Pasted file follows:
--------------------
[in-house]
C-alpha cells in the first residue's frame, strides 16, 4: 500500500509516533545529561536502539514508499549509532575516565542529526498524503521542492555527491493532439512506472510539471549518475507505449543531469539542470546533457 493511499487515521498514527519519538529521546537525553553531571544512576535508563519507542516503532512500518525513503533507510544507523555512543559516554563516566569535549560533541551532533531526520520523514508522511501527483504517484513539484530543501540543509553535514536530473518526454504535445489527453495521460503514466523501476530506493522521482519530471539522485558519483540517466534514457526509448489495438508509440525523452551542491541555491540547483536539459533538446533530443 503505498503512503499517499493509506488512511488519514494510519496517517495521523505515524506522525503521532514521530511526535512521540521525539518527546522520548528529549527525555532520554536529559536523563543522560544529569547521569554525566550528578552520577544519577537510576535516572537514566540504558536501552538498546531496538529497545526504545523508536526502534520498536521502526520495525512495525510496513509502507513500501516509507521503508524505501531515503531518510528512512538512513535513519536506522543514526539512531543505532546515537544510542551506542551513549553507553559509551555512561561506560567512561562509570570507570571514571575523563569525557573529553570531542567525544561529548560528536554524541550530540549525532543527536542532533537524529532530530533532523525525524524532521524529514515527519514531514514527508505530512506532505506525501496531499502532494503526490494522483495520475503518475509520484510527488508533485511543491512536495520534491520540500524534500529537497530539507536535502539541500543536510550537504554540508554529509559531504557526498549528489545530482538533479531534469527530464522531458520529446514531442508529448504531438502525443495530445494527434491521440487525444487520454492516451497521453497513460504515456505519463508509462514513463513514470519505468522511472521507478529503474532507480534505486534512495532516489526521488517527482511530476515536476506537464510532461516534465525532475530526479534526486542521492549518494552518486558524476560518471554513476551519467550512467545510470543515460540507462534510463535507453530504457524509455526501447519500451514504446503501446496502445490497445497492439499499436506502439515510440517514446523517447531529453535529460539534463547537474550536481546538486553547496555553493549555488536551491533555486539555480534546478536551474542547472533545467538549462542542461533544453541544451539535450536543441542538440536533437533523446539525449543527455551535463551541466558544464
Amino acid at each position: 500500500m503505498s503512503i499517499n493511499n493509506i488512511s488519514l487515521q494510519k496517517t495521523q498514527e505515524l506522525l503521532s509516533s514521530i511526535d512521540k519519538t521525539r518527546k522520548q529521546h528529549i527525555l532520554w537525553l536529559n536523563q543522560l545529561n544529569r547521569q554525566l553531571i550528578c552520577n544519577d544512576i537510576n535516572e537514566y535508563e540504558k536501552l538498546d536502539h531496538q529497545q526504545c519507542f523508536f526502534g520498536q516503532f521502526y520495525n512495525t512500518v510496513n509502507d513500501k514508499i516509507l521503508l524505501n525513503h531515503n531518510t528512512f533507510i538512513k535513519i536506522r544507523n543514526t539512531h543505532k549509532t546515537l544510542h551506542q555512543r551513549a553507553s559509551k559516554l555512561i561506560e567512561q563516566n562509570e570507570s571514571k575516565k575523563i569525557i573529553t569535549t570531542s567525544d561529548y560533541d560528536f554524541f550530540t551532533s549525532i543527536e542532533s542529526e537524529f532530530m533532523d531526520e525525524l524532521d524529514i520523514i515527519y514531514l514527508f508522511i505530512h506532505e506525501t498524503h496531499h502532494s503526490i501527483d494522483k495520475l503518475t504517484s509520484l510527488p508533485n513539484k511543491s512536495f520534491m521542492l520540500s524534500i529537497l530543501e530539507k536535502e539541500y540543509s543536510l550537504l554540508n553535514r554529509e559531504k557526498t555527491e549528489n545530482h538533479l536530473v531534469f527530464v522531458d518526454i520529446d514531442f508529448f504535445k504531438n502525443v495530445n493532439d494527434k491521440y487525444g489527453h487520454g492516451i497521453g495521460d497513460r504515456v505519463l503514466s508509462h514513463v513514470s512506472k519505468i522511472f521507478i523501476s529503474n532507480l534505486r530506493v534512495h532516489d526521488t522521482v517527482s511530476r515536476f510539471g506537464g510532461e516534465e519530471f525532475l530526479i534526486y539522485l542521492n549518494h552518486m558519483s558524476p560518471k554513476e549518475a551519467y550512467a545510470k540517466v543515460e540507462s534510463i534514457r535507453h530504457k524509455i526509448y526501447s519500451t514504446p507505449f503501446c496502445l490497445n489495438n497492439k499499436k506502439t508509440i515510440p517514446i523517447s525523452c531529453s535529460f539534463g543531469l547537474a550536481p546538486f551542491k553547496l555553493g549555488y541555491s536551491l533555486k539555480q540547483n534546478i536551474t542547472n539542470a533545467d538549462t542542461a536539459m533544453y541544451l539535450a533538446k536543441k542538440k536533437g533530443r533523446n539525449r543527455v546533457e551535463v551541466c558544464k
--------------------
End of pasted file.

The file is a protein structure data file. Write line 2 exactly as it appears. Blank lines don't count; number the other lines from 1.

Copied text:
C-alpha cells in the first residue's frame, strides 16, 4: 500500500509516533545529561536502539514508499549509532575516565542529526498524503521542492555527491493532439512506472510539471549518475507505449543531469539542470546533457 493511499487515521498514527519519538529521546537525553553531571544512576535508563519507542516503532512500518525513503533507510544507523555512543559516554563516566569535549560533541551532533531526520520523514508522511501527483504517484513539484530543501540543509553535514536530473518526454504535445489527453495521460503514466523501476530506493522521482519530471539522485558519483540517466534514457526509448489495438508509440525523452551542491541555491540547483536539459533538446533530443 503505498503512503499517499493509506488512511488519514494510519496517517495521523505515524506522525503521532514521530511526535512521540521525539518527546522520548528529549527525555532520554536529559536523563543522560544529569547521569554525566550528578552520577544519577537510576535516572537514566540504558536501552538498546531496538529497545526504545523508536526502534520498536521502526520495525512495525510496513509502507513500501516509507521503508524505501531515503531518510528512512538512513535513519536506522543514526539512531543505532546515537544510542551506542551513549553507553559509551555512561561506560567512561562509570570507570571514571575523563569525557573529553570531542567525544561529548560528536554524541550530540549525532543527536542532533537524529532530530533532523525525524524532521524529514515527519514531514514527508505530512506532505506525501496531499502532494503526490494522483495520475503518475509520484510527488508533485511543491512536495520534491520540500524534500529537497530539507536535502539541500543536510550537504554540508554529509559531504557526498549528489545530482538533479531534469527530464522531458520529446514531442508529448504531438502525443495530445494527434491521440487525444487520454492516451497521453497513460504515456505519463508509462514513463513514470519505468522511472521507478529503474532507480534505486534512495532516489526521488517527482511530476515536476506537464510532461516534465525532475530526479534526486542521492549518494552518486558524476560518471554513476551519467550512467545510470543515460540507462534510463535507453530504457524509455526501447519500451514504446503501446496502445490497445497492439499499436506502439515510440517514446523517447531529453535529460539534463547537474550536481546538486553547496555553493549555488536551491533555486539555480534546478536551474542547472533545467538549462542542461533544453541544451539535450536543441542538440536533437533523446539525449543527455551535463551541466558544464